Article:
I have come to the partial conclusion that because Norway has such a strong government state (collective apparatus has their structural needs met, supported by a duty to pay into collective care via taxation) that this leaves the individual to become very self-focused and not give a damn about the stranger. I HATE this part of being here and it can’t be the only reason – I think Viking heritage/ideology plays a role too in this “what’s mine is mine is mine because I deserve it”. Sense of entitlement is extremely high here. One example of this socially atrocious behavior, is how strangers treat one another on the bus, streets, stores etc (just ask Marika about almost being mowed down by a woman with a baby carriage – someone who would have assumed entitlement that her needs are important, maybe even more so than that of a childless woman….anyway). For example, today I almost lashed out in anger when ONCE AGAIN on the way to work I was struck by another passenger’s’ bag. This happens OFTEN and DAILY without “them” once signaling to me that they have noticed that they have hit me in the head, arm, or stepped on my foot etc. Nor do “they” make any attempt to not hit strangers with random items!! True born- and- raised Norwegians seem to not notice/openly react if this happens to them. If and when someone says sorry or holds a door open for me my immediate thought is that they must be foreign. And ultimately this behaviour reminds me that I am foreign, which then leads into a tailspin of not belonging/identifying with being Norwegian and a burning desire to run back to Union Bay.

    So, onto my criteria for a functioning society, which will be a combination of what I have experienced in Norway and in Canada.

    Not in order of importance:
    1. Access and the ability to participate on an equal playing field- healthcare, education, politics.
    2. Cultural development – arts, music and language as avenues of expression that are not curtailed which leads to freedom of expression and the ability to say your piece to society, to your boss, to your family and friends. Recognizing that there are some rules to play by like no harm unto others (which needs to be defined on a relative level).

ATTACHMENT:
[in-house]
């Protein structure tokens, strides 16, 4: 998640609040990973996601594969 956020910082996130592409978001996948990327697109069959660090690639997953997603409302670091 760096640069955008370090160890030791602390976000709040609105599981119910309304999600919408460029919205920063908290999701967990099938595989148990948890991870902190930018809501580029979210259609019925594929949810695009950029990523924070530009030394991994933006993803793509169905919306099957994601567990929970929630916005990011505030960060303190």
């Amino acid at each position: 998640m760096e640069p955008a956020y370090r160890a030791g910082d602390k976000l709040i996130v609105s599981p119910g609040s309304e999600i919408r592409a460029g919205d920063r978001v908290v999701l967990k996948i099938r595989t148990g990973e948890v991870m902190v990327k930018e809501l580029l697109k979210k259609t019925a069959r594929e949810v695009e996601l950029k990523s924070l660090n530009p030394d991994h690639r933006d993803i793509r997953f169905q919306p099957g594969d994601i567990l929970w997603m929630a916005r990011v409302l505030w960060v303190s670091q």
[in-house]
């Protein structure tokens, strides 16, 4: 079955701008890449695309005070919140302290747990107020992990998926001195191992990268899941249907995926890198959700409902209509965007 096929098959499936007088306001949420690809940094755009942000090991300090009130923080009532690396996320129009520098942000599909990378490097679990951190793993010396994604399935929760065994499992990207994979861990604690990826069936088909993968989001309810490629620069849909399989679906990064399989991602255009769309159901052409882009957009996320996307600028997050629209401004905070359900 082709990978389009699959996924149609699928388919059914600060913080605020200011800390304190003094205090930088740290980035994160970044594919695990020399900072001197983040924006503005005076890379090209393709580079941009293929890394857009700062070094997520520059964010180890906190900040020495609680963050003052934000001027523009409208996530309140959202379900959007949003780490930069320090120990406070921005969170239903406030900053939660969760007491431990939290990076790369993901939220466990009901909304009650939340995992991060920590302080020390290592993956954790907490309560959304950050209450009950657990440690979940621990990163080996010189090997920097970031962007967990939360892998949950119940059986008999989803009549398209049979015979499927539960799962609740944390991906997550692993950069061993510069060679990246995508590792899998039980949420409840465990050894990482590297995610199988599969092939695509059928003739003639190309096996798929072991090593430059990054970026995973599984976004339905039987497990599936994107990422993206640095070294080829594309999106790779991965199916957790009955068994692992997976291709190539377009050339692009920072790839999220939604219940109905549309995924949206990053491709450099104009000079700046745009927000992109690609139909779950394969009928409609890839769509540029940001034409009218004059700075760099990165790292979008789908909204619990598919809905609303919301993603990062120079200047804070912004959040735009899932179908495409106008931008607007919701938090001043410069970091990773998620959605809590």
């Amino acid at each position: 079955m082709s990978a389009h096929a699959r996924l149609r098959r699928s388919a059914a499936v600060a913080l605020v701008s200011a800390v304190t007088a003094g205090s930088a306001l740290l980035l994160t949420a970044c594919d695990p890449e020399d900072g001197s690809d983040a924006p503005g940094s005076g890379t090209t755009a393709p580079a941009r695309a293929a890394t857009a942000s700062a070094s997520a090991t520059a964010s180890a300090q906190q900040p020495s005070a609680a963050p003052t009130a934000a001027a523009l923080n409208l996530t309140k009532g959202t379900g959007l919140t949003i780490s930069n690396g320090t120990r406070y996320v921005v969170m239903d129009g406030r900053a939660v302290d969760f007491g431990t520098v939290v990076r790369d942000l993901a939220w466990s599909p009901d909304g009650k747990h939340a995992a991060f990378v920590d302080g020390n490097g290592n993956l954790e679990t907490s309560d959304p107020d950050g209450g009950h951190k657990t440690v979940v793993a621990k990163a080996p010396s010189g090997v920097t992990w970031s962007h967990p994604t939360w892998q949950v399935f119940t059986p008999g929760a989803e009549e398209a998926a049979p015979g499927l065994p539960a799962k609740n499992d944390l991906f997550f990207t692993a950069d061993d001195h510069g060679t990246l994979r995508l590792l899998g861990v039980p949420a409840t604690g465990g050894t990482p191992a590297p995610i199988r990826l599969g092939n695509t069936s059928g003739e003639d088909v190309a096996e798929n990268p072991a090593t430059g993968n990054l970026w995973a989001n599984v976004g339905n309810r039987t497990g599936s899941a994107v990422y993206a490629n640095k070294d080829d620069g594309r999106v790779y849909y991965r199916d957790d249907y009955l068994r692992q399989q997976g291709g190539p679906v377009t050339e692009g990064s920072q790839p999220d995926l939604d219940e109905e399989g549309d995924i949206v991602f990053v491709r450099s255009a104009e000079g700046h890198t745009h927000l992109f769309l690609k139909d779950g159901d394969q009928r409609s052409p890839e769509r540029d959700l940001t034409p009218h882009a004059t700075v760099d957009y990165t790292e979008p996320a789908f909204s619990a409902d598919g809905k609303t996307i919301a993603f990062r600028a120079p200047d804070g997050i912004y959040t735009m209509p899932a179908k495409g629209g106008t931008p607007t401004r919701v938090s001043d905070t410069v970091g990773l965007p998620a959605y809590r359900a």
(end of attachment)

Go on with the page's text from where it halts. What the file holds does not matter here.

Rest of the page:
3. Support – for when times are tough. By the collective system and the social one.
    4. Acceptance of diversity.
    5. Fullfilment – are people happy? Yes, tragedy falls upon us all but are we a happy society?

    Probably loads of more criteria but these were just off the top of my head! Beers and bitching about Norway when I get back home??

    – Cheers,



  2. The list of symptoms is staggering and they might obscure the diagnosis, where to begin? Rhetoric obscures the obvious, and as a whole, its difficult to find the true pulse of society. I believe society is sick, but with what and how serious is yet to be determined.
    There are signs of improvement; world wide people are waking up to the idea that there is more to the world then the sum total of their possessions. Movements like Idle No More give me hope for a future prognosis -one that takes the sting out of the current trend in consumption at any cost.
    Compassion and empathy for the plight of the whole, as opposed to the dreams of the one, is what I want to see, a simple perspective that has potential to heal.


  3. The first thing that comes to my mind is who well is society preparing youth to enter the adult world? Are there jobs available for our university graduates that will compensate them in such a manner that they will feel that all their hard work getting a degree has paid off. Will their employment utilize their education well so that they are glad they got their postsecondary education? I realize that for some, especially women, the satisfaction of having been educated might be enough, if they are ABLE and CHOOSE, and I emphasize the word choose to have children and stay at home to raise them. If they are able, once their children are a bit older, to re-enter the workforce with skills that will give them satisfying jobs with good financial compensation, and not have to settle for low-paying jobs beneath their abilities. Even in this day of so-called equality of genders, the reality is that women are still usually the ones to stay at home with the children, and to me that is not necessarily a bad thing at all. Are we also producing young adults who are talented in the trades with opportunities to train as carpenters, plumbers, electricians etc and do we value their work and present these careers as just as important for the intelligent good students and university degrees? I don’t like the term “the best and brightest” to be for only university-bound students, because it implies that for a bright student to choose a trade is a mistake. (I was biased in that way and have recently changed my mind. My eldest son was a straight A student and could have gone to university, but he told me he loves carpentry, can make good money at it, and is now in business for himself, hiring others to work for him, and I am very proud of him). Long-winded as usual, but you get my drift.